No matter how Samantha loathes the cliche of girls who make up the rest of her writing group, with their overwrought work and their insistence on referring to each other as ‘Bunny,’ she can’t help but get sucked into their strange world when they invite her to join them.
This is a dark and satirical read which pokes plenty of fun at the pretentious streak that can run deep in the people who attend MFA programs – considering the author was one of them, the mockery is more authentic and amusing. But it’s also an off-kilter exploration of intense loneliness and imagination which themes I found fascinating.
I didn’t always like Samantha, but the space to disagree with her makes the book more enjoyable. I enjoyed the fantastical elements of the story and various twists and turns that burst out at me, all perfectly unpredictable. The writing is vivid and easy to follow even when things turn psychedelic, which is not always easy to do.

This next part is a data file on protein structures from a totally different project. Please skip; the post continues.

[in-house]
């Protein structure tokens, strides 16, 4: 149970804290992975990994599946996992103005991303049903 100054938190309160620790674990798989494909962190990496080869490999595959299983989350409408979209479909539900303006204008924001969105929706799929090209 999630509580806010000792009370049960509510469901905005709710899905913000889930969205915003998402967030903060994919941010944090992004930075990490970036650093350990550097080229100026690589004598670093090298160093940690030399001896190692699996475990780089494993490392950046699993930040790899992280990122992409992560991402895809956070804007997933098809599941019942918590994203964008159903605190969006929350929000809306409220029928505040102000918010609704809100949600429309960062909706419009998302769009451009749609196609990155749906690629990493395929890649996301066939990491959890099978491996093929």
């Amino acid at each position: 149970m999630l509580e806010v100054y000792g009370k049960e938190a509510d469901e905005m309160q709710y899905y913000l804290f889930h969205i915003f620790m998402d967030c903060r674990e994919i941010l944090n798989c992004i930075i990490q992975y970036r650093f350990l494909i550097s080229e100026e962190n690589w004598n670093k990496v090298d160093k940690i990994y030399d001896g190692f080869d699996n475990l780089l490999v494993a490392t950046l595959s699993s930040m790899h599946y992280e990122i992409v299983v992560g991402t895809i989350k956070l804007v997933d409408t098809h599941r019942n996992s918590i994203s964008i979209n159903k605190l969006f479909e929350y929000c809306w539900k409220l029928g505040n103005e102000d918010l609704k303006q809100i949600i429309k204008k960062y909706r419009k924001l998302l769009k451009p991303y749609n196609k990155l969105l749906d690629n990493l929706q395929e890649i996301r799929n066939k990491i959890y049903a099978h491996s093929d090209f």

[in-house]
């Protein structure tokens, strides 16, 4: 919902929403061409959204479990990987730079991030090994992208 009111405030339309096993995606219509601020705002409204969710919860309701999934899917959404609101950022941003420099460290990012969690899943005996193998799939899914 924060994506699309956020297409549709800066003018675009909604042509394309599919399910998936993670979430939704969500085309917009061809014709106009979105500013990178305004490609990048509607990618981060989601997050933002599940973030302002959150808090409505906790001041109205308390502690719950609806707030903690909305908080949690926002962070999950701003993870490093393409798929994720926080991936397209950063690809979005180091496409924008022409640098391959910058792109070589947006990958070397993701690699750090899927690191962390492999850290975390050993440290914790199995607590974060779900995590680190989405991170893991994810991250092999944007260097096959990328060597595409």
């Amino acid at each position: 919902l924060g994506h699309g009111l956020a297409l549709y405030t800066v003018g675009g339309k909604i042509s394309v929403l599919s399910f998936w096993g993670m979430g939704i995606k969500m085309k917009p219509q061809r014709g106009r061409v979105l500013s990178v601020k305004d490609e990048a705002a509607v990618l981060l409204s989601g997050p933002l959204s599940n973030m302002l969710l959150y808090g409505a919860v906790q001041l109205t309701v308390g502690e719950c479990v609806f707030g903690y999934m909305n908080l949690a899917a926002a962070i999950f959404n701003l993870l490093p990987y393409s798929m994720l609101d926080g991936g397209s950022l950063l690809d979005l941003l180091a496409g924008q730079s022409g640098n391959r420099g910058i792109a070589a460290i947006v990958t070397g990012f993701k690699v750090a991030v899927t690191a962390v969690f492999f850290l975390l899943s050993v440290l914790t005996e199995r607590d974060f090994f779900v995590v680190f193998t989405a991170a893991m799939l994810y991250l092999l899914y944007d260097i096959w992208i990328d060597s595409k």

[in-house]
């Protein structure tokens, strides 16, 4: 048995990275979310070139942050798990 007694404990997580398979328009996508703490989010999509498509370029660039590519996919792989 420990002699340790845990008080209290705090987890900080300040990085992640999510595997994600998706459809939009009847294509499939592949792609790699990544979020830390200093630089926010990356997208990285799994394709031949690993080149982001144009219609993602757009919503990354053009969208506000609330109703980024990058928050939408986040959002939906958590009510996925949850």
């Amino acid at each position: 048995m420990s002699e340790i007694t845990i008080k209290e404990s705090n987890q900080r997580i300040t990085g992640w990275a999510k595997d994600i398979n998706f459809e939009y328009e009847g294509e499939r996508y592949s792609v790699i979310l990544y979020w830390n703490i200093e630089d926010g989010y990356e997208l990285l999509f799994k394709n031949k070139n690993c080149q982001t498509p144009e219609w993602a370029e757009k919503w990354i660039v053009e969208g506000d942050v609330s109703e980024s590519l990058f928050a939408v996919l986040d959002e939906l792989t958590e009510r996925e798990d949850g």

However, the book is definitely structured in distinct acts, and I thought that they did not always blend together as they ought. The various parts of the story – the Bunnies, Samantha’s relationship with Ava, and Samantha’s acute writer’s block – coexist and sometimes overlap, but don’t successfully gel together, which in the end lowered my overall enjoyment of the book.